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MkIII 22/45 Hunter: good choice for 50ft UT campus range?

Discussion in 'Handguns: Autoloaders' started by MatthewVanitas, Sep 27, 2006.

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  1. MatthewVanitas

    MatthewVanitas Member

    Dec 28, 2002
    Burlington, Vermont and Montreal, Québec
    We're getting capacity crowds most nights at the UT Austin campus shooting range, which means that we're getting a little short on .22 pistols. We have just enough to cover each lane, but we usually have at least one or two pistols down for repair/cleaning at a time. These kids shoot 'em like the stole 'em, so they get grungy fast and burn up extractors and buffers.

    So, an extra pistol on hand is needed. I was first thinking Neos, because of the apparently good design, small grip, etc. But then it occurred to me that a MkIII 22/45 would be close enough to our MkIIs, but different enough to provide some variety. Our MkIIs and 22a get tons of use (and abuse) and run like champs.

    Only downside: the MkIII 22/45 only comes in 6.8" Hunter fluted barrel, or the bull barrel in variety of lengths with adjustable sights. Would the bull, long or short, be too heavy for beginners? I'm hoping that the long fluted barrel would balance better than the bull. Man, but I wish that the slabsided 22/45 had adjustable sights, but it's a fixed.

    Anything I'm missing here, or would the 22/45 Hunter be a good range gun? Should I save some of the club's money ($240 vs. $400ish) and get the blued bull with adjustable instead? Maybe better to toss in an extra $20 and get stainless.

    Actually, I could buy a Neos and a 22/45 bull for a litte more than what the Hunter would cost. Hmmm...

  2. longeyes

    longeyes member

    Dec 25, 2002
    True West...Hotel California
    My Neos (4500 rounds) is a jammer. I bought it because it's easy to take down. Mistake.
  3. PotatoJudge

    PotatoJudge Member

    Nov 17, 2005
    I would consider a few things if making this decision:
    1. If these guns get worked on on a regular basis, having one type of gun will make it easier to always have the part you need on hand and reduce the time any gun is down. I don't know how many of the 22/45 parts interchange with the MKIII, but I know the mags don't. The uppers may be the same.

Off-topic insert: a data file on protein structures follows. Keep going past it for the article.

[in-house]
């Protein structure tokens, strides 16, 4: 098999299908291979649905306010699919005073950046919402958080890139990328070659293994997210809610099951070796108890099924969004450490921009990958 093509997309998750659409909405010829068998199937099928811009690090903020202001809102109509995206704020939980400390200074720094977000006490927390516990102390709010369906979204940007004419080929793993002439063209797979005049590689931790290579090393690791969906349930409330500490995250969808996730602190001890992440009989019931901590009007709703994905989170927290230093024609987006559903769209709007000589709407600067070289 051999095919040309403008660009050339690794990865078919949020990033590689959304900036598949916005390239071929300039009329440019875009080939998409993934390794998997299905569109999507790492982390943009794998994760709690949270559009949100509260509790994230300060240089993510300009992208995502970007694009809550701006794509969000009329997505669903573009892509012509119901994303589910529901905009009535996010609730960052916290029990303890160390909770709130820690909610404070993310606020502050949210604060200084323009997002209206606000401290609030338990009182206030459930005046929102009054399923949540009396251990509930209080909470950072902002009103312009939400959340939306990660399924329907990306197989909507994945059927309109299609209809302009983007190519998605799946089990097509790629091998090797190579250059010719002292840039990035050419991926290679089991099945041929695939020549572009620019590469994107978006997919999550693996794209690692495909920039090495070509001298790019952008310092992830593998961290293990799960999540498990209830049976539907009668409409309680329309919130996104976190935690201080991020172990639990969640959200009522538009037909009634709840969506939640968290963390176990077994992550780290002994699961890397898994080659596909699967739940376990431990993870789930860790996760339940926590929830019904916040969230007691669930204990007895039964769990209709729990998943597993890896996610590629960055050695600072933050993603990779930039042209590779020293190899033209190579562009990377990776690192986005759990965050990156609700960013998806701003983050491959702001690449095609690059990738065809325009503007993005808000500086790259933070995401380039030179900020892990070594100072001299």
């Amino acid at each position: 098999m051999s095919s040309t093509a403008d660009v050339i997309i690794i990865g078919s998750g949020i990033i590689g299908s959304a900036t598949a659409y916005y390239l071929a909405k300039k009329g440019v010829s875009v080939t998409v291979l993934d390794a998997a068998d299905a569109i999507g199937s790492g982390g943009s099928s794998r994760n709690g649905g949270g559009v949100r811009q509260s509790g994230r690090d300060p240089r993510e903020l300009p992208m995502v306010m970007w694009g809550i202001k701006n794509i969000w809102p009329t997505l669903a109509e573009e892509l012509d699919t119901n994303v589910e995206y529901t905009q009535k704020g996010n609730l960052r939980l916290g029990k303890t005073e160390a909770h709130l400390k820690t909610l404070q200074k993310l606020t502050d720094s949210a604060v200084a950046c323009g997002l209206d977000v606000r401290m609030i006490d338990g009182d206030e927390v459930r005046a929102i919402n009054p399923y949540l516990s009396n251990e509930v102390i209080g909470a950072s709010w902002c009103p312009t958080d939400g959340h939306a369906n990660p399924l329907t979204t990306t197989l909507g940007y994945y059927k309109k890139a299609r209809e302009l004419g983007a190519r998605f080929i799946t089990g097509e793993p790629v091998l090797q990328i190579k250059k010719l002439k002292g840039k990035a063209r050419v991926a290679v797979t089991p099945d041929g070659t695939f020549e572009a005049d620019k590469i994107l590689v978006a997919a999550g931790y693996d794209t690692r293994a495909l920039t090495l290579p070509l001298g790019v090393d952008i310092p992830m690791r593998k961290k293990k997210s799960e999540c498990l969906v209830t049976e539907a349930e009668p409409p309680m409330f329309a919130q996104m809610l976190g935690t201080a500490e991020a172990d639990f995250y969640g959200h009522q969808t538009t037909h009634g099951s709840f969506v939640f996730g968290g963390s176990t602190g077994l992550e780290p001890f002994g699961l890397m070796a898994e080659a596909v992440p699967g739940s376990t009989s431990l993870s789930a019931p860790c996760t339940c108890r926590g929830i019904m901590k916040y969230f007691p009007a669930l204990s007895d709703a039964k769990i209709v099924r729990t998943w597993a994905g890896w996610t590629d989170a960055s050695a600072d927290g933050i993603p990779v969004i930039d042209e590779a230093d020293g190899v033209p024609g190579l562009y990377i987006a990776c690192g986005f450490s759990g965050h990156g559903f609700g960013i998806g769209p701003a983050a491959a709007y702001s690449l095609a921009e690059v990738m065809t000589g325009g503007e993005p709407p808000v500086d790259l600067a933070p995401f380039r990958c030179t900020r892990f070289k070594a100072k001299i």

2. The hunters are very cool looking, and people like cool looking guns. +1 for the RKBA here.
    3. The hunters have an adjustable v-notch rear and fiber optic front sight. This makes for a different sight picture which may make teaching with it difficult, but itsn't a negative to me.
    4. Stainless tolerates abuse better than blueing, and is probably worth the extra money.
    5. Is the club better off with one Hunter, or a cheaper 22/45 and upgrades for the other guns (really just a VQ sear, I'm thinking). Or would anyone even want the upgrades?
    6. Its really tough to justify $400 for the hunters. I tried, and ended up getting a Standard made in 1976 with a 6in bbl for about 1/3 that price. The Hunters are a luxury item relative to the other Rugers for 50ft shooting.

    On the other hand, I'd still like the Hunter. You know, if the UT pistol club was open to UT Houston students, it'd be nice to shoot with you guys. In that case, get the Hunter and I'll see you there.
  4. weregunner

    weregunner Member

    Aug 12, 2006
    Some things to consider here. Ruger MK III are hefty. That is partly why I bought it with the 5.5 barrel. It sits in the hand for bullseye shooting and has less waver than the 22/45 my wife uses. Then the 22/45s are cheaper and still get a great pistol. Since dureability is an issue the Rugers will last. These guys are right. 22/45 mags and MK III mags are different. Take a look at the standard pistol models of both Ruger and Browning Buckmark. The cost of either standard model would be cheaper than a adjustable sighted model. Brownings have good attributes like the Rugers do. On the other hand the Ruger I have has digested thousands of rounds and has never bobbled once. That is also without cleaning sometimes. Bad habit letting the cleaning go after a session. Did that for over 500 rounds and the Ruger kept ticking. Have a brother in law who shoots his Buckmark for competition and does well. He had a Walther and sold it because he had many problems. Others probably do not. That's my opinion. Take it for what it is worth and good luck on your choice.
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